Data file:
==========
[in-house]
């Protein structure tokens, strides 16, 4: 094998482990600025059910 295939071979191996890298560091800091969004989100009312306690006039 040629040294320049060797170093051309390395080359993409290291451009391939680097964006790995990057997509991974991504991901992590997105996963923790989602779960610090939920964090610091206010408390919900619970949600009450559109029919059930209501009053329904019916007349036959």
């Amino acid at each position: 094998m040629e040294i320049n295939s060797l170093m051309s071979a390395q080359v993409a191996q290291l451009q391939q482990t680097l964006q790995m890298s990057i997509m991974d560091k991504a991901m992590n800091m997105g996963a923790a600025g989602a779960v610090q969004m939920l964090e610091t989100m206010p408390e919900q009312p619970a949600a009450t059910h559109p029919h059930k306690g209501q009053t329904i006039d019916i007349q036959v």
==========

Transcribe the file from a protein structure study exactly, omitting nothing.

[in-house]
């Protein structure tokens, strides 16, 4: 094998482990600025059910 295939071979191996890298560091800091969004989100009312306690006039 040629040294320049060797170093051309390395080359993409290291451009391939680097964006790995990057997509991974991504991901992590997105996963923790989602779960610090939920964090610091206010408390919900619970949600009450559109029919059930209501009053329904019916007349036959």
């Amino acid at each position: 094998m040629e040294i320049n295939s060797l170093m051309s071979a390395q080359v993409a191996q290291l451009q391939q482990t680097l964006q790995m890298s990057i997509m991974d560091k991504a991901m992590n800091m997105g996963a923790a600025g989602a779960v610090q969004m939920l964090e610091t989100m206010p408390e919900q009312p619970a949600a009450t059910h559109p029919h059930k306690g209501q009053t329904i006039d019916i007349q036959v």